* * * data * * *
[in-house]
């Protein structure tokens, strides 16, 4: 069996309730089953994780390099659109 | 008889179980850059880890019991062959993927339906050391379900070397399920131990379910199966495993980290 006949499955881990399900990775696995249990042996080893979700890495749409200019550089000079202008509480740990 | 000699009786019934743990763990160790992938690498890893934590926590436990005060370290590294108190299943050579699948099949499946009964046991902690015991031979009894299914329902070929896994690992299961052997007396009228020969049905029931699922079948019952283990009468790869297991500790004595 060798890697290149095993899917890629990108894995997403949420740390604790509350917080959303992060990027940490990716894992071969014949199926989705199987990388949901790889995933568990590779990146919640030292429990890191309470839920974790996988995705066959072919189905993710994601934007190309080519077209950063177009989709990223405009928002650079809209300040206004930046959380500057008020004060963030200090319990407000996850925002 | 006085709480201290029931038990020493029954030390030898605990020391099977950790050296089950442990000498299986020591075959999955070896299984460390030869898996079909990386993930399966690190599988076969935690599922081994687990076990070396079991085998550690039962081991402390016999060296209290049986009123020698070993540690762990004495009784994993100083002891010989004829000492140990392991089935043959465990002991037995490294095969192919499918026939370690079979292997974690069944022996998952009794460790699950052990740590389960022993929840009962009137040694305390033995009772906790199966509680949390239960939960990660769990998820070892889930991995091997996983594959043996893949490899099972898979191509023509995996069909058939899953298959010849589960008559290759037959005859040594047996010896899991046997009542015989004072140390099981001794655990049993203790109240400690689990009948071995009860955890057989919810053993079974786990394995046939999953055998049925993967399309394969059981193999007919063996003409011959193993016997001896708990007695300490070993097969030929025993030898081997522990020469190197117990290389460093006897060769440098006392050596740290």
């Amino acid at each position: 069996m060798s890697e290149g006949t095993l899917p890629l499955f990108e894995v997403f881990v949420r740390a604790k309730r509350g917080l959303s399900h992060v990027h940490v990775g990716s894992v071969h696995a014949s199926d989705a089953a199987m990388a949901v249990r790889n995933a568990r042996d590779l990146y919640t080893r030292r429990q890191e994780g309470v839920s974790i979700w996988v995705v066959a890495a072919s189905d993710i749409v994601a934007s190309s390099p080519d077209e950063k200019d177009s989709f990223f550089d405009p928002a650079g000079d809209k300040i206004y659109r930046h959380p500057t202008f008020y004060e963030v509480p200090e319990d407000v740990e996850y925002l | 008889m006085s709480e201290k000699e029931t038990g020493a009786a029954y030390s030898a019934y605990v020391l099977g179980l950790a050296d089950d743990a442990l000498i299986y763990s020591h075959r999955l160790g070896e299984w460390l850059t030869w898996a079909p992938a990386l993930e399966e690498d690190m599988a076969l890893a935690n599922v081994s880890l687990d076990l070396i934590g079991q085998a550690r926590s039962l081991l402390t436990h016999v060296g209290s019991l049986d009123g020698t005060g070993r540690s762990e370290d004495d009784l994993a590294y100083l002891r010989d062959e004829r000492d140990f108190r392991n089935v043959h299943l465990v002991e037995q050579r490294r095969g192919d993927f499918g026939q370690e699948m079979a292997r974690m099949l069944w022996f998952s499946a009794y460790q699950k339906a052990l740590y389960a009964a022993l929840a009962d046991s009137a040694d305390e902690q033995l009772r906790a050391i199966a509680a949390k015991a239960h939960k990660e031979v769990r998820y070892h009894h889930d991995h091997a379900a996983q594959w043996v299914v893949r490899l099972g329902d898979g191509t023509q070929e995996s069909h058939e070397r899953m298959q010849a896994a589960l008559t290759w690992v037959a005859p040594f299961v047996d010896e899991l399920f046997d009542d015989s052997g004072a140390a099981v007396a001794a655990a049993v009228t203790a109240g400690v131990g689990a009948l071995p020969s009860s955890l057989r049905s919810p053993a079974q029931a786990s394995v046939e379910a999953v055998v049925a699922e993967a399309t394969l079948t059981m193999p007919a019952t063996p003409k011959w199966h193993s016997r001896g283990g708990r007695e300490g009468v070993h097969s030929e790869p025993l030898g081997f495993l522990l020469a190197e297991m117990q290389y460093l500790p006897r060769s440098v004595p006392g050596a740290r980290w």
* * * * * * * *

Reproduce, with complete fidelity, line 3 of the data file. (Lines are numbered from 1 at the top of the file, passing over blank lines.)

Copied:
């Amino acid at each position: 069996m060798s890697e290149g006949t095993l899917p890629l499955f990108e894995v997403f881990v949420r740390a604790k309730r509350g917080l959303s399900h992060v990027h940490v990775g990716s894992v071969h696995a014949s199926d989705a089953a199987m990388a949901v249990r790889n995933a568990r042996d590779l990146y919640t080893r030292r429990q890191e994780g309470v839920s974790i979700w996988v995705v066959a890495a072919s189905d993710i749409v994601a934007s190309s390099p080519d077209e950063k200019d177009s989709f990223f550089d405009p928002a650079g000079d809209k300040i206004y659109r930046h959380p500057t202008f008020y004060e963030v509480p200090e319990d407000v740990e996850y925002l | 008889m006085s709480e201290k000699e029931t038990g020493a009786a029954y030390s030898a019934y605990v020391l099977g179980l950790a050296d089950d743990a442990l000498i299986y763990s020591h075959r999955l160790g070896e299984w460390l850059t030869w898996a079909p992938a990386l993930e399966e690498d690190m599988a076969l890893a935690n599922v081994s880890l687990d076990l070396i934590g079991q085998a550690r926590s039962l081991l402390t436990h016999v060296g209290s019991l049986d009123g020698t005060g070993r540690s762990e370290d004495d009784l994993a590294y100083l002891r010989d062959e004829r000492d140990f108190r392991n089935v043959h299943l465990v002991e037995q050579r490294r095969g192919d993927f499918g026939q370690e699948m079979a292997r974690m099949l069944w022996f998952s499946a009794y460790q699950k339906a052990l740590y389960a009964a022993l929840a009962d046991s009137a040694d305390e902690q033995l009772r906790a050391i199966a509680a949390k015991a239960h939960k990660e031979v769990r998820y070892h009894h889930d991995h091997a379900a996983q594959w043996v299914v893949r490899l099972g329902d898979g191509t023509q070929e995996s069909h058939e070397r899953m298959q010849a896994a589960l008559t290759w690992v037959a005859p040594f299961v047996d010896e899991l399920f046997d009542d015989s052997g004072a140390a099981v007396a001794a655990a049993v009228t203790a109240g400690v131990g689990a009948l071995p020969s009860s955890l057989r049905s919810p053993a079974q029931a786990s394995v046939e379910a999953v055998v049925a699922e993967a399309t394969l079948t059981m193999p007919a019952t063996p003409k011959w199966h193993s016997r001896g283990g708990r007695e300490g009468v070993h097969s030929e790869p025993l030898g081997f495993l522990l020469a190197e297991m117990q290389y460093l500790p006897r060769s440098v004595p006392g050596a740290r980290w």